MADISONVILLE, Tenn. (WATE) – A Madisonville woman says her phone service was switched last month while she believed she was talking with her provider; but, it was actually another phone company.
The practice is called “slamming.”
The Federal Communications Commission initiated some protections just last year.
With “slamming,” or switching someone’s long-distance carrier without their knowledge, happens to people who have landline phones.
Many of these customers tend to be older.
We first reported the scam in the late 1990s, when the scam was new. but it’s still happening today.
Before she retired 30 years ago, Vergie worked with her hands as a seamstress. She asked that we not use her last name.
Today she enjoys reading her bible. At 89, a great-grandmother and widow, Vergie has been an AT&T customer for nearly 60 years. She has no internet at her home and still has a landline phone. Last month, she got a call believing it was from her carrier.
“They said they were AT&T, they were switching me to TeleCircuit, that I had been getting big bills and I would not be getting big bills from now on,” she said.
Vergie said the caller told her she would be switched to one of TeleCircuit’s 39.99 monthly offer. Believing it was an AT&T representative on the phone, she agreed to the deal.
“And he said they had me hooked up, that I was automatically on TeleCircuit,” she said. “I thought I was getting a bargain.”
However, when taxes and surcharges are added to TeleCircuit’s 39.99, the total is $53.51 cents, which is about 50 cents cheaper than Vergie’s $54 AT&T bill. However, TeleCircuit discounted the bill by an extra $5.
Nevertheless, when the TeleCircuit bill arrived, Vergie called AT&T.
“They said we’re sorry but we don’t do business that way. They do not call and switch anybody. That is not in their line of business, they don’t do business that way,” Vergie said.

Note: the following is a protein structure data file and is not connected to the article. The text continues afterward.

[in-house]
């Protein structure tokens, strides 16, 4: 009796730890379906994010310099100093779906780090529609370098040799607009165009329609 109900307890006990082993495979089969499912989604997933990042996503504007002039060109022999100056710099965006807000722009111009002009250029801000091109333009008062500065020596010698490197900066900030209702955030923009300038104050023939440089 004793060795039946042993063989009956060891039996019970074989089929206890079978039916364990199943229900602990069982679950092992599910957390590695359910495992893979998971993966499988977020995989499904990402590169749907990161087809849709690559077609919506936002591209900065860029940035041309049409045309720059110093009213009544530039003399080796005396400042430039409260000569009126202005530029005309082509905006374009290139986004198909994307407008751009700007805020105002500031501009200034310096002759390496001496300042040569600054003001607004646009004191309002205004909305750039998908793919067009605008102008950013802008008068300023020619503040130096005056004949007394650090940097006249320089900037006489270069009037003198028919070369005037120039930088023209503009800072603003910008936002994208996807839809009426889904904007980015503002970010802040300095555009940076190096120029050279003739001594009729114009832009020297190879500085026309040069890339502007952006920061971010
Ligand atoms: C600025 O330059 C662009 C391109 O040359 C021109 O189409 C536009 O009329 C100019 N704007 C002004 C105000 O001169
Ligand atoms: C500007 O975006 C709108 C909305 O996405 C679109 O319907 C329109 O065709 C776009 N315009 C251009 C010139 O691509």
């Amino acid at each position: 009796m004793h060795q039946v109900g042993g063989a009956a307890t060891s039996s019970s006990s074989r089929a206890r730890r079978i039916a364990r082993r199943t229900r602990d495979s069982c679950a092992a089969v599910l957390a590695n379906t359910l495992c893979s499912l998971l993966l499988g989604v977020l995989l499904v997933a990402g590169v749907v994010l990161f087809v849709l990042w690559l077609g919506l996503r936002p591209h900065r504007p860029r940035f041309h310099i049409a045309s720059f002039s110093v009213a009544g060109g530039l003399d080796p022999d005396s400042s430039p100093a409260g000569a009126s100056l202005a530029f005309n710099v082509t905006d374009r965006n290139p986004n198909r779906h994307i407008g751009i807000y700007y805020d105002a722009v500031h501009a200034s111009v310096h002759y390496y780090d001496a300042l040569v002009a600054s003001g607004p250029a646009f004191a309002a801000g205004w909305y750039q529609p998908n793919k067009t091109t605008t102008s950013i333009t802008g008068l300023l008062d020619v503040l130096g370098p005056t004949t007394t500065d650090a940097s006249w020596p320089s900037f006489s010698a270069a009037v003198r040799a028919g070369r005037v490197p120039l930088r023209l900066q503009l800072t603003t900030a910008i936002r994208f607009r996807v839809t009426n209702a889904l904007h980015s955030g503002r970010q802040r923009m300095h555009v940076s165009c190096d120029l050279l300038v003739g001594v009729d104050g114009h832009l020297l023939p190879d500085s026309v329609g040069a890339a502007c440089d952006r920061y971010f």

President and CEO at Better Business Bureau of Greater East Tennessee, Tony Binkley, says most of these complaints go unanswered and that TeleCircuit has an “F” rating with the Bureau. A complaint filed in April — similar to Vergie’s — says “caller stated he was from AT&T, he was not.”
“Most of the complaints are billing issues, switching without their permission issues,” Binkley said.
WATE 6 On Your Side obtained a 20-page notice filed by the FCC against TeleCircuit Network Corporation in April 2018.
In its report, the Federal Communications Commission alleges the Georgia-based phone company “switched consumers from their preferred carrier to TeleCircuit and misled consumers into believing that telemarketing calls were from the consumers current carrier.”
We checked, the proposed action, a $5 million fine, has not yet been enforced by the FCC. Legal arguments are ongoing. However, the chairman issued this general warning about the practice.
“Slamming happens when a consumers telephone company is switched without authorization while cramming is when a consumer is billed for services that he or she didn’t want or ask for. it other words, without consumer’s knowledge or consent,” says Ajit Pai, FCC Chairman.
The FCC advises that if you think you have been switched:
- Call the slamming company and tell it that you want the problem fixed, under FCC rules
- Call your authorized carrier — inform it of the slam, request to be switched back with the same calling plan you had before the slam
- Ask your local telephone company to place a “freeze” on your account to keep anyone other than you from changing your phone company selection
Vergie has contacted AT&T and has been switched back. She says to other people get a call from TeleCircuit – “Don’t talk to them.”
WATE 6 On Your Side tried reaching out to TeleCircuit for comment and were unable to get through.
As part of its effort to strengthen its fight against slamming and cramming, the FCC suggests that you examine your telephone bill thoroughly.
If you see a “new” telephone company name on your bill, call the number and ask for an explanation. Under new FCC rules, you can be switched back if you prefer.